Hill, G. and Turner, S. J. (2011) Problems first. In: Hussey, M., Wu, B. and Xiaofei, X. (eds.) Software Industry-Oriented Education Practices and Curriculum Development: Experiences and Lessons. Hershey, Pa.: IGI Global. pp. 110-126.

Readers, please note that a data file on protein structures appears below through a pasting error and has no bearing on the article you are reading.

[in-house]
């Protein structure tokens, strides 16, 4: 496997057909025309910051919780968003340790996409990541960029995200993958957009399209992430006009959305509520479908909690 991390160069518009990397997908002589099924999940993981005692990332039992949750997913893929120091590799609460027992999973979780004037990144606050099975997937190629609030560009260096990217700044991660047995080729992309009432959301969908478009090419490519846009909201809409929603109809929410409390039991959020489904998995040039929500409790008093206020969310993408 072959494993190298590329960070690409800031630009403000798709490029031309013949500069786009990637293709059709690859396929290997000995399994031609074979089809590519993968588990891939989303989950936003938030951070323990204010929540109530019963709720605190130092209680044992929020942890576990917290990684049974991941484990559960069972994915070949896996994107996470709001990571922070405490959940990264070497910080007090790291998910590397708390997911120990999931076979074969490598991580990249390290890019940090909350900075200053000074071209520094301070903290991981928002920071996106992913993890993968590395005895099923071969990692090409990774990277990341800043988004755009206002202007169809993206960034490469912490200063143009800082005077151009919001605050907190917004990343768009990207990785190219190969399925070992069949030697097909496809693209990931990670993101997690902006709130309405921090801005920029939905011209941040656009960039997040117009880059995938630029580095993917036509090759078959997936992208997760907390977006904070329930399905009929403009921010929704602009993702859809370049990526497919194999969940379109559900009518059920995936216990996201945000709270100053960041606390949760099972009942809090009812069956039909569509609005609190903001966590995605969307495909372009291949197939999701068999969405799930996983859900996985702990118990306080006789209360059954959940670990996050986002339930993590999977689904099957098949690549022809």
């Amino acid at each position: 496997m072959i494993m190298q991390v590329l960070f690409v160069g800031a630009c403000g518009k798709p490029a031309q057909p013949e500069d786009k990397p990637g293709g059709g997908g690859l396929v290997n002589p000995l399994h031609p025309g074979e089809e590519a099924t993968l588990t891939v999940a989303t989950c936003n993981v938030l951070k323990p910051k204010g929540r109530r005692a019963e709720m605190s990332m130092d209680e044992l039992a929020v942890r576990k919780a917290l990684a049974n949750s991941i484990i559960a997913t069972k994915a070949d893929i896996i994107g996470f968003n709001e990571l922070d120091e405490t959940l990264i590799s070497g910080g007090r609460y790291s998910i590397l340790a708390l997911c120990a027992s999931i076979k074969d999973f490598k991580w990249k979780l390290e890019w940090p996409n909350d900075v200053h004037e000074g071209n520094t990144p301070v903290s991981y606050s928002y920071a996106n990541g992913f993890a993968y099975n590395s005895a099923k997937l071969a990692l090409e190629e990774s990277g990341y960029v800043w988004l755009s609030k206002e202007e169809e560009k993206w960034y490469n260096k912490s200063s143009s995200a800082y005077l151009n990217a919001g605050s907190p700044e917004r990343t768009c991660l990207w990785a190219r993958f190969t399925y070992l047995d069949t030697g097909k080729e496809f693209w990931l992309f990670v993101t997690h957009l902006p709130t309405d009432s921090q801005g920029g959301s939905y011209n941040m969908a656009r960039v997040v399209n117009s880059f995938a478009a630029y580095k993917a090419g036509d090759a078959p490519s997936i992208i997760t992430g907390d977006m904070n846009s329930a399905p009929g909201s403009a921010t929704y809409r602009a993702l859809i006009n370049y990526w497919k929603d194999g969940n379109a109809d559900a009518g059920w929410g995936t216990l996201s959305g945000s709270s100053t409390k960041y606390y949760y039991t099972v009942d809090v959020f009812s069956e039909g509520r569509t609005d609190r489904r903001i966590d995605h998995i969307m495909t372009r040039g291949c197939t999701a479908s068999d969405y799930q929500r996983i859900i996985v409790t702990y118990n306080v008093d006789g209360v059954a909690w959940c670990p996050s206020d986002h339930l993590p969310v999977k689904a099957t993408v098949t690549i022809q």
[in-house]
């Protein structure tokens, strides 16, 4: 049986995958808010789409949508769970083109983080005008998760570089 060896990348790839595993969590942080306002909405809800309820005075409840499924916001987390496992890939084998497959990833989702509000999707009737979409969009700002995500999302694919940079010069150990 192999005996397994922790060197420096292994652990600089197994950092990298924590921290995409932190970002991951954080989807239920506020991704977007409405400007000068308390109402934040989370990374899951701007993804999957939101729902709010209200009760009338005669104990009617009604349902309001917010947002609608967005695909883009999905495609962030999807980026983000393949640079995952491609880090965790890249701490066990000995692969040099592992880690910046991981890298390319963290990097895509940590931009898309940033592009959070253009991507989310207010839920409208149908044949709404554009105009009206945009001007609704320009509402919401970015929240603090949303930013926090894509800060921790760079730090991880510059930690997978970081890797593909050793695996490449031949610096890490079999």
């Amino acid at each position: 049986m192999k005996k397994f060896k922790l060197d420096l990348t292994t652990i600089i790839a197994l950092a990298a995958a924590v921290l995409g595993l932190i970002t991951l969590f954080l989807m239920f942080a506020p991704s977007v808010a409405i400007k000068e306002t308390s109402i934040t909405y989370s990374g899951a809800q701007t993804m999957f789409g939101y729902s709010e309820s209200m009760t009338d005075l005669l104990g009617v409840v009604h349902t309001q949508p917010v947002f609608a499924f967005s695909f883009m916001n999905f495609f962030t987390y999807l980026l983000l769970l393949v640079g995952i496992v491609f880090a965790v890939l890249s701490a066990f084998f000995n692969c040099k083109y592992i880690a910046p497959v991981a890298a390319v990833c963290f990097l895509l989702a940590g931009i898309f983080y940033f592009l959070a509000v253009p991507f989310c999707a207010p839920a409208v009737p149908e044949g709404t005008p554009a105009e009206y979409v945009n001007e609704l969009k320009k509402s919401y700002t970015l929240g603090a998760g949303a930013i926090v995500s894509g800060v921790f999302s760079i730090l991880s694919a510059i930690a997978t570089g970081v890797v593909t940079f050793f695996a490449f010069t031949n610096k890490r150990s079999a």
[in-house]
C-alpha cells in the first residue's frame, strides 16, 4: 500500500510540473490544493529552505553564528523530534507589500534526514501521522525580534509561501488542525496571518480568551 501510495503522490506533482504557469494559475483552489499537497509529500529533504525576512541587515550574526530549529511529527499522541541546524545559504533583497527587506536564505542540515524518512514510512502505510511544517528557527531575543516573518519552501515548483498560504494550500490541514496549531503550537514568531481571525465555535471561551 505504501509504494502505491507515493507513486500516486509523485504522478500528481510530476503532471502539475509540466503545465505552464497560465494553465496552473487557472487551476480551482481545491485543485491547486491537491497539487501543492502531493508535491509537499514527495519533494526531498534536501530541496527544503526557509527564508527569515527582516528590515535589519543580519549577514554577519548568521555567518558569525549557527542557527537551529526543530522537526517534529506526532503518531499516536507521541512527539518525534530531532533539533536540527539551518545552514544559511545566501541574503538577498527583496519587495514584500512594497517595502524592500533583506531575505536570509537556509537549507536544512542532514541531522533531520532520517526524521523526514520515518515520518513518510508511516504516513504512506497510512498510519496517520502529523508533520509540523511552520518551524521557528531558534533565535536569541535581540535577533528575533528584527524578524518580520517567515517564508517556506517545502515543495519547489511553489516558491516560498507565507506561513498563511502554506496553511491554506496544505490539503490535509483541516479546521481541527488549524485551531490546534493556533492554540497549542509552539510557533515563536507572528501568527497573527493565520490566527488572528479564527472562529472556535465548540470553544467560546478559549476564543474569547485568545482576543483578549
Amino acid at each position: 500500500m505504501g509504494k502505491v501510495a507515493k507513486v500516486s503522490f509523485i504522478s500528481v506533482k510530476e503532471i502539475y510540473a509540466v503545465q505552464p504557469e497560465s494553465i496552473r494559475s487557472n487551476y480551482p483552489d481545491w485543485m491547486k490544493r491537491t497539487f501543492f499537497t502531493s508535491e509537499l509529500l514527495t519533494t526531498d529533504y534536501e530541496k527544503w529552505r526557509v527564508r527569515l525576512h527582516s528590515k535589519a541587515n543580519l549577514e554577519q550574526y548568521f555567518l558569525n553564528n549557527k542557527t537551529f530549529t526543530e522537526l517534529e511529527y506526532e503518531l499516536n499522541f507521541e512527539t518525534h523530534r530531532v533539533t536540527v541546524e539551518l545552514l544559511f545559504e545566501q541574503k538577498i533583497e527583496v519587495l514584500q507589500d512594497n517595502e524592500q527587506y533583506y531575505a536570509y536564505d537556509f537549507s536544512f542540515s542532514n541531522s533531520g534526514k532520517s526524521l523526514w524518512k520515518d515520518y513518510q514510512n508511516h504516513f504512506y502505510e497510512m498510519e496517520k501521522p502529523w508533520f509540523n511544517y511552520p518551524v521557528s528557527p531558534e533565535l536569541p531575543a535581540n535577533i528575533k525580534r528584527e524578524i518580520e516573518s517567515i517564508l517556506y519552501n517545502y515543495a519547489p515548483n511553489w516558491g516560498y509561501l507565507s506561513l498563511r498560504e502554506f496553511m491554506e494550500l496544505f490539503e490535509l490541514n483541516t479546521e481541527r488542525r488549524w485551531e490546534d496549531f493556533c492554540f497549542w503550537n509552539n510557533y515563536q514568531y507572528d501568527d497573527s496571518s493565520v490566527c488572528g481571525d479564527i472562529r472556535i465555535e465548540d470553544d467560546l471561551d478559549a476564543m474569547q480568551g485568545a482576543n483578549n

This chapter considers the need to focus initial programming education on problem-solving, in advance of programming syntax and software design methodology. The main vehicle for this approach is simple Lego based robots programmed in Java, followed by the programming of a graphical representation/simulation to develop programming skills. Problem solving is not trivial (Beaumont & Fox, 2003) and is an important skill, central to computing and engineering. An approach will be considered, illustrated with a series of problem-solving tasks that increase in complexity at each stage and give the students practice in attempting problem-solving approaches, as well as assisting them to learn from their mistakes. Some of the problems include ambiguities or are purposely ill-defined, to enable the student to resolve these as part of the process. The benefits to students will be discussed including students’ statements that this approach, using robots, provides a method to visually and physically see the outcome of a problem. In addition, students report that the method improves their satisfaction with the course. The importance of linking the problem-solving robot activity and the programming assignment, whilst maintaining the visual nature of the problem, will be discussed, together with the comparison of this work with similar work reported by other authors relating to teaching programming using robots (Williams, 2003)
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